Error parsing XSLT file: \xslt\FacebookOpenGraph.xslt Sustainability still key for fleets despite Covid-19, Lex Autolease finds
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Sustainability still key for fleets despite Covid-19, Lex Autolease finds

Date: 24 June 2020   |   Author: Sean Keywood

Fears that the Covid-19 crisis may have distracted fleets from the issue of sustainability look to be unfounded, according to Lex Autolease.

The leasing company polled fleet managers on the issue during the first of a new series of virtual events it is holding on 'Managing a fleet in challenging times'.

In response, two-thirds of fleet managers said that sustainability is still as important to their organisation as it was before the pandemic, while the remainder said it had actually risen up the agenda.

When asked about other aspects of their businesses, a quarter said that managing cash flow was the immediate priority in the current environment, while three-quarters said they planned to update their fleet policies in the next three to six months as a result of Covid-19.

Lex head of fleet consultancy Ashley Barnett said: "Guiding fleets through these unprecedented times is our priority - understanding what's keeping them up at night and tailoring our solutions to suit. First and foremost, a clear picture of driver activity is needed, which is where data comes in.

"Understanding exactly where you're incurring costs means that in the immediate term, you can look at whether you're making full use of what you're paying for and identify opportunities to increase cashflow.  

"Longer-term, you can assess whether you have the most cost-effective mix of fuel types on fleet, and work out where sustainable vehicle technology has a role to play.

"Making the transition to low and zero-emission vehicles is an effective way to reduce national insurance costs and bring down fuel expenses, alongside other elements of whole life cost."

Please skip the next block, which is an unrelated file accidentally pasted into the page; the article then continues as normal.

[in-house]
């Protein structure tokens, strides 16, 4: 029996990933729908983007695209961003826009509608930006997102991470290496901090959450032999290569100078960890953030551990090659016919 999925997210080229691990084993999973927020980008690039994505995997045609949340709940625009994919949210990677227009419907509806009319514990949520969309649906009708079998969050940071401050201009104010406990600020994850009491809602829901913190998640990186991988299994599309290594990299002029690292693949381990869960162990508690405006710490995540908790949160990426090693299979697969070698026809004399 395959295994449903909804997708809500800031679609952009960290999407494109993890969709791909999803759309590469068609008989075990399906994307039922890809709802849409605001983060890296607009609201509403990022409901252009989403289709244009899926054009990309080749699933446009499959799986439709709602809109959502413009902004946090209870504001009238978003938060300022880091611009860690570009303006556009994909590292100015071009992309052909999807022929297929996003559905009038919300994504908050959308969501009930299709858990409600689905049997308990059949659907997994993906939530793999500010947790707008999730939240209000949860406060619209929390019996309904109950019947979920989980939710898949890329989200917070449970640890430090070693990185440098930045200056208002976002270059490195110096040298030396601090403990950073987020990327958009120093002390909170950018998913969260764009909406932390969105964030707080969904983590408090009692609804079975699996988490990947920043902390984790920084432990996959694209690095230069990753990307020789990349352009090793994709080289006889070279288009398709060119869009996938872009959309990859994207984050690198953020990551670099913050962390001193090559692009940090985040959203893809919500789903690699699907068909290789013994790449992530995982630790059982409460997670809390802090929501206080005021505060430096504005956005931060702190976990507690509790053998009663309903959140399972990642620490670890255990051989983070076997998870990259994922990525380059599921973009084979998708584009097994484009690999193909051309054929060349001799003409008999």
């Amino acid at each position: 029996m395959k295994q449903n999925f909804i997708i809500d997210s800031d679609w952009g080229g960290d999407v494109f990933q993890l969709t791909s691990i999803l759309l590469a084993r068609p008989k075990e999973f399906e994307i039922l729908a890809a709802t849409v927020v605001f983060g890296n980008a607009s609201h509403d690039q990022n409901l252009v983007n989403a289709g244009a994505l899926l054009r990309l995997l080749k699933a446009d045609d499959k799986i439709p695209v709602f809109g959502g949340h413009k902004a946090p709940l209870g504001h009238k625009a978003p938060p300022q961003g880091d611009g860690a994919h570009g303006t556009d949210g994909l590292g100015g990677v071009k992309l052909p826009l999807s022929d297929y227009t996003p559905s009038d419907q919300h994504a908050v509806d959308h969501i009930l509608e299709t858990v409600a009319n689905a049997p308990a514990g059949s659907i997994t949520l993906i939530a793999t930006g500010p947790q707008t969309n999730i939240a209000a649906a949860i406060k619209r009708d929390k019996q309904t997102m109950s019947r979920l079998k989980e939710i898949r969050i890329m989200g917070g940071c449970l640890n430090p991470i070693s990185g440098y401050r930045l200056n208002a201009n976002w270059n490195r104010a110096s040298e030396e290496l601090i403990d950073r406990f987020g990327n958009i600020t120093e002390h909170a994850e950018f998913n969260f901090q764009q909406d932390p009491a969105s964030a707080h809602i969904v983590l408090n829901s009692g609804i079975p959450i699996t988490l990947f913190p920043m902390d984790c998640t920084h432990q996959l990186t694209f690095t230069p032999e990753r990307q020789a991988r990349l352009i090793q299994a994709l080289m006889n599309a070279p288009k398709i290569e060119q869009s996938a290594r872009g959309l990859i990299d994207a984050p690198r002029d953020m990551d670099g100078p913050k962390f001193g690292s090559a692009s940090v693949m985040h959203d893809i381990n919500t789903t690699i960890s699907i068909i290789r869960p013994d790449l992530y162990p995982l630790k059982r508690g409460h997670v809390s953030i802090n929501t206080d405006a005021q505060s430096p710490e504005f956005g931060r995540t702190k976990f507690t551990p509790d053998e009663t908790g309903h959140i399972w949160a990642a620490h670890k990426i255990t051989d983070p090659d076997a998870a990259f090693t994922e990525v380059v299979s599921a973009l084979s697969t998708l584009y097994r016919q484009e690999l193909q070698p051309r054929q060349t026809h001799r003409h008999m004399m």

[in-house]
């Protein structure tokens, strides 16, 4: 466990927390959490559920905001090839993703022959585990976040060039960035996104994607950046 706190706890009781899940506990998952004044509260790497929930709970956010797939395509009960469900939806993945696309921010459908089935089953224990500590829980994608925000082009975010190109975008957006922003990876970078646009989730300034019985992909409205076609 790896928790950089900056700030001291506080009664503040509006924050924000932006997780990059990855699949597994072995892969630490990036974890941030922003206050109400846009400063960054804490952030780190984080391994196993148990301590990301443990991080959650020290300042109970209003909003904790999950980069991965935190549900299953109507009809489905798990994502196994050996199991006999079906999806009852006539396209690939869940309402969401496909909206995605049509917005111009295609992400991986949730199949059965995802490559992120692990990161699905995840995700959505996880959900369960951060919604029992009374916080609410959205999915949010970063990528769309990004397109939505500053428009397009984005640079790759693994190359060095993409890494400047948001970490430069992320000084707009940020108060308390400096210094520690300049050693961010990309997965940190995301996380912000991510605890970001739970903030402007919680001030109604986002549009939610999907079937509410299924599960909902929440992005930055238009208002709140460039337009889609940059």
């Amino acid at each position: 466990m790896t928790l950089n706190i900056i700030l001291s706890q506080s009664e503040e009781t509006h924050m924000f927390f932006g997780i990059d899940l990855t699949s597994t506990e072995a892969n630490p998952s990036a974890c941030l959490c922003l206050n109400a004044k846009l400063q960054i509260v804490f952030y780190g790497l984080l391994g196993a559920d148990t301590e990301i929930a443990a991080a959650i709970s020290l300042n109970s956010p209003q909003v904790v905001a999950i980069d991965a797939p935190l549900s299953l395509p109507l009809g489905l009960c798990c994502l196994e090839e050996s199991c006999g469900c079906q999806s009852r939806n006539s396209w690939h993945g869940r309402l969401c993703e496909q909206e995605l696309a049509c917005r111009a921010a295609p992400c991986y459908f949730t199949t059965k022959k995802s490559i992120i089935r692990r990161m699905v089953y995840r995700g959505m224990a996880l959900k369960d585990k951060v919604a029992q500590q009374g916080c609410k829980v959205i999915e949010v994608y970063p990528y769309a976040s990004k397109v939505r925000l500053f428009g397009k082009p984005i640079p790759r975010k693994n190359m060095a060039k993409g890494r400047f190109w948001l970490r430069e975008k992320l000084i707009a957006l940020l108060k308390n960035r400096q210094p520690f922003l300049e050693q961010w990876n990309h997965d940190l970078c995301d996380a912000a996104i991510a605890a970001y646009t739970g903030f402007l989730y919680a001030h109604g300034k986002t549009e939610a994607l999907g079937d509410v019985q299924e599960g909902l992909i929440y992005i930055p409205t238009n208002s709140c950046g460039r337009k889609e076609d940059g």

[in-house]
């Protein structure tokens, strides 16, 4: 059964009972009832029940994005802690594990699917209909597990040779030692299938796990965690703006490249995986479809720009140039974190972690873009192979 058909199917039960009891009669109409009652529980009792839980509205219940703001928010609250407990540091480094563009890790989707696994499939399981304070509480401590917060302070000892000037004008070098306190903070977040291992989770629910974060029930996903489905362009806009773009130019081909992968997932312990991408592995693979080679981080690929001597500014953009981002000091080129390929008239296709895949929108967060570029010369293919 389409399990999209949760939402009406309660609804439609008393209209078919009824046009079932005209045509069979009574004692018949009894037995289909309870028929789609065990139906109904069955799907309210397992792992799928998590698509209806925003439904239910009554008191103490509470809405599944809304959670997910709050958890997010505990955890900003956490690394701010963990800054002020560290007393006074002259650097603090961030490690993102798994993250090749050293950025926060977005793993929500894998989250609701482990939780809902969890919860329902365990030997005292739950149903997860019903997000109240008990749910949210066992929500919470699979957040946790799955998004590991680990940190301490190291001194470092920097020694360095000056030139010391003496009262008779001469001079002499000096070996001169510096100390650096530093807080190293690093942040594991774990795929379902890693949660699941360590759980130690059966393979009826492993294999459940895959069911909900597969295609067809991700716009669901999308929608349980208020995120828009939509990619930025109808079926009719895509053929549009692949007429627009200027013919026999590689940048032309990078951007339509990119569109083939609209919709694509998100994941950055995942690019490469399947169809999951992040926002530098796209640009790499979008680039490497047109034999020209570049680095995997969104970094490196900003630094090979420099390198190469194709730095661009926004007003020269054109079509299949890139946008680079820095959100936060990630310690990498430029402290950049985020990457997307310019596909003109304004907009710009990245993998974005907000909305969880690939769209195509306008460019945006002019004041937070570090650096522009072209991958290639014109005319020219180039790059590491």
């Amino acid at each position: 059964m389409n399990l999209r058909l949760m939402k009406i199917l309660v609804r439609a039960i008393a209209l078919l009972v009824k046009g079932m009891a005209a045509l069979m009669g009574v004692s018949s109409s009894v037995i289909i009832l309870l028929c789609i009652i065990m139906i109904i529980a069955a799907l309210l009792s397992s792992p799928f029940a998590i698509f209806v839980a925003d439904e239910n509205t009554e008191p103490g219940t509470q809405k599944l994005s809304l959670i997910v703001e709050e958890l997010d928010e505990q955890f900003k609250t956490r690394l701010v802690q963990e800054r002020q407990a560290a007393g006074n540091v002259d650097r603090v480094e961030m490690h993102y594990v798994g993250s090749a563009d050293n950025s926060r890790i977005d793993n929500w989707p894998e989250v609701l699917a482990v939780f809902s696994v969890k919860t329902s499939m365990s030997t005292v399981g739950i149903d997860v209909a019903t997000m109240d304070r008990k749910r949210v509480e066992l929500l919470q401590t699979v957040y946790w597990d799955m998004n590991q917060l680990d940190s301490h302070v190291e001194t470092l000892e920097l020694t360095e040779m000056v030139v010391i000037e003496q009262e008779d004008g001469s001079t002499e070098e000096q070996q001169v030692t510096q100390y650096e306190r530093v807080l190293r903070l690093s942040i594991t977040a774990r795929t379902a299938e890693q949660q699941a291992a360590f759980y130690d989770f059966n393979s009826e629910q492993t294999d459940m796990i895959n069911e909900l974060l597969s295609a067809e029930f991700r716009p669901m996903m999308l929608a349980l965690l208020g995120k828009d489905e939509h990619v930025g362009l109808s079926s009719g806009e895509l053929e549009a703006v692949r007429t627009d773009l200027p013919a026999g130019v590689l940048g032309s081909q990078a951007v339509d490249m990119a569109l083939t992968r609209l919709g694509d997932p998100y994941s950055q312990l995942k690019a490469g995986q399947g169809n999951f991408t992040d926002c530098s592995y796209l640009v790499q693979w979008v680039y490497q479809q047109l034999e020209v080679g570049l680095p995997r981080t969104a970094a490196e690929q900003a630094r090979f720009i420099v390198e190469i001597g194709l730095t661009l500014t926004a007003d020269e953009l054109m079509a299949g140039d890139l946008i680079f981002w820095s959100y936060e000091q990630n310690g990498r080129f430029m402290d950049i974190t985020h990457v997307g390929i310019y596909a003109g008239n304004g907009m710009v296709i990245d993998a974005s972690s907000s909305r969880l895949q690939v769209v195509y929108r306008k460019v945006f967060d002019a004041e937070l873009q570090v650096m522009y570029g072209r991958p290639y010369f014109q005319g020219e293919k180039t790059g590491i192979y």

Lex also asked fleet managers if they were aware of the potential benefits of new BIK reductions for electric vehicles, and found that nine-out-of-ten were.

Barnett said that often-cited barriers to EV adoption, such as range, access to charging and product availability, were slowly eroding.

He said: "We recommend starting the transition to EVs with drivers who cover fewer than 20,000 miles per annum, but as charging infrastructure and battery technology are improving all the time, EVs are fast becoming viable for the majority of users. 

"While the upfront cost of an EV can be higher than for a petrol or diesel equivalent, the savings that can be achieved during its lifetime can make it cheaper overall. 

"It was interesting to see that almost half of those who responded to the polls during our events still don't operate a whole life cost policy, which is an important first step on the Road to Zero. 

"We recommend capturing costs such as rental spend, maintenance, fuel and national insurance to help with budgeting and financial performance - now and in the future." 

Other key short-term cashflow measures discussed during the event were focused around fuel, including getting rid of private fuel as a benefit - which can be done immediately - auditing expenses, reviewing reimbursement rates and restricting the use of fuel cards. 

Almost half of poll respondents said they still offer free or private fuel as a benefit, which according to Lex can be an expensive option for both the employer and the employee.  

Lex says its analysis has shown that drivers would need to drive around 25,000 miles per year for free or private fuel to be a benefit, and removing it can save thousands of pounds for both parties, while not necessarily requiring a move away from fuel cards.